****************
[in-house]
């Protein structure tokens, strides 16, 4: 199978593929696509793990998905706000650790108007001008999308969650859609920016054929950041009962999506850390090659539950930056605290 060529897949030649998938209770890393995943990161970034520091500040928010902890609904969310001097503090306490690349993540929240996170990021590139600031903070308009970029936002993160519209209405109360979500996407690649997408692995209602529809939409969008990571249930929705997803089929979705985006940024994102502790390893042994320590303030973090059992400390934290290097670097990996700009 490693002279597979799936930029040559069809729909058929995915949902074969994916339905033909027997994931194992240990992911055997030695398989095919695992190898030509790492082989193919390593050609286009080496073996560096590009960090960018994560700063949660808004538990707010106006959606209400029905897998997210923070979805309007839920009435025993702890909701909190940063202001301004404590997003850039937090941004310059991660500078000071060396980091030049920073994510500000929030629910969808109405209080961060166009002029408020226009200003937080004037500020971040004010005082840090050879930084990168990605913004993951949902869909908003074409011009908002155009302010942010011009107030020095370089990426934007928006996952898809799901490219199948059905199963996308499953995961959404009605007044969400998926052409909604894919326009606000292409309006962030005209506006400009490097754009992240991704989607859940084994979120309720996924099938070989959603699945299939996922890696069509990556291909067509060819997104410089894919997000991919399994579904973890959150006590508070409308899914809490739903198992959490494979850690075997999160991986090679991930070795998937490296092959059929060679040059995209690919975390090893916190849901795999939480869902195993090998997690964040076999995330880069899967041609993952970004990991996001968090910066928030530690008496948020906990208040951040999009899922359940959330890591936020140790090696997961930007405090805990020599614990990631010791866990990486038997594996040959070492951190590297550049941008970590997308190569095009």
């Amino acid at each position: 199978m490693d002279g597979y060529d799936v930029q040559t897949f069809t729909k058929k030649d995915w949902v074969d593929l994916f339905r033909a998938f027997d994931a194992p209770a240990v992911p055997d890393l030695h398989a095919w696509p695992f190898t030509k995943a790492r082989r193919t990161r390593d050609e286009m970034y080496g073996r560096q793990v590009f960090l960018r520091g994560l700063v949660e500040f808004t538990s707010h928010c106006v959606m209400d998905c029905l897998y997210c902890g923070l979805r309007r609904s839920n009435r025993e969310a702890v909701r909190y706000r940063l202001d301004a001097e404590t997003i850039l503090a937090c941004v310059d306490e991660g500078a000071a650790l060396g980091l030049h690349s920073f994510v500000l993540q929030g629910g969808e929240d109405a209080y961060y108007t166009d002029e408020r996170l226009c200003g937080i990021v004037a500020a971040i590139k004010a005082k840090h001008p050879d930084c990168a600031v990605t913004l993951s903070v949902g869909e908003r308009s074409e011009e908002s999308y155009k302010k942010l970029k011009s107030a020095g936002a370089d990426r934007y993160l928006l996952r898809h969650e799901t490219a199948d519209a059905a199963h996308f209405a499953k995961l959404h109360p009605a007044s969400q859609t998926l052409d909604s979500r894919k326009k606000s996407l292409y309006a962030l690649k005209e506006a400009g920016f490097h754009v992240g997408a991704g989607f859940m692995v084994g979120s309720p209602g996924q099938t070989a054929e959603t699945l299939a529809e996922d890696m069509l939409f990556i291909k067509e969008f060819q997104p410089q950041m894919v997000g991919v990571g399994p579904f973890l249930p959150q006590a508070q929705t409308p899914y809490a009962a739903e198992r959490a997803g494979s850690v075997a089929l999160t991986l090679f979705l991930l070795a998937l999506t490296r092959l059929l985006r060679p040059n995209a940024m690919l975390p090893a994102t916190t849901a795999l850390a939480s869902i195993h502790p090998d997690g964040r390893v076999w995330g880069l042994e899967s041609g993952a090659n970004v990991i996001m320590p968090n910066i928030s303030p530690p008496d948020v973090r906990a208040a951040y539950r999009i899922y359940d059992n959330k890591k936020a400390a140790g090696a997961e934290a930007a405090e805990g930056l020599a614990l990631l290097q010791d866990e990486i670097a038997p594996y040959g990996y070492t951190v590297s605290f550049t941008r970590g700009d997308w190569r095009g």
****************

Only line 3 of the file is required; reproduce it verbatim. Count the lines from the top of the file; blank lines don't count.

């Amino acid at each position: 199978m490693d002279g597979y060529d799936v930029q040559t897949f069809t729909k058929k030649d995915w949902v074969d593929l994916f339905r033909a998938f027997d994931a194992p209770a240990v992911p055997d890393l030695h398989a095919w696509p695992f190898t030509k995943a790492r082989r193919t990161r390593d050609e286009m970034y080496g073996r560096q793990v590009f960090l960018r520091g994560l700063v949660e500040f808004t538990s707010h928010c106006v959606m209400d998905c029905l897998y997210c902890g923070l979805r309007r609904s839920n009435r025993e969310a702890v909701r909190y706000r940063l202001d301004a001097e404590t997003i850039l503090a937090c941004v310059d306490e991660g500078a000071a650790l060396g980091l030049h690349s920073f994510v500000l993540q929030g629910g969808e929240d109405a209080y961060y108007t166009d002029e408020r996170l226009c200003g937080i990021v004037a500020a971040i590139k004010a005082k840090h001008p050879d930084c990168a600031v990605t913004l993951s903070v949902g869909e908003r308009s074409e011009e908002s999308y155009k302010k942010l970029k011009s107030a020095g936002a370089d990426r934007y993160l928006l996952r898809h969650e799901t490219a199948d519209a059905a199963h996308f209405a499953k995961l959404h109360p009605a007044s969400q859609t998926l052409d909604s979500r894919k326009k606000s996407l292409y309006a962030l690649k005209e506006a400009g920016f490097h754009v992240g997408a991704g989607f859940m692995v084994g979120s309720p209602g996924q099938t070989a054929e959603t699945l299939a529809e996922d890696m069509l939409f990556i291909k067509e969008f060819q997104p410089q950041m894919v997000g991919v990571g399994p579904f973890l249930p959150q006590a508070q929705t409308p899914y809490a009962a739903e198992r959490a997803g494979s850690v075997a089929l999160t991986l090679f979705l991930l070795a998937l999506t490296r092959l059929l985006r060679p040059n995209a940024m690919l975390p090893a994102t916190t849901a795999l850390a939480s869902i195993h502790p090998d997690g964040r390893v076999w995330g880069l042994e899967s041609g993952a090659n970004v990991i996001m320590p968090n910066i928030s303030p530690p008496d948020v973090r906990a208040a951040y539950r999009i899922y359940d059992n959330k890591k936020a400390a140790g090696a997961e934290a930007a405090e805990g930056l020599a614990l990631l290097q010791d866990e990486i670097a038997p594996y040959g990996y070492t951190v590297s605290f550049t941008r970590g700009d997308w190569r095009g």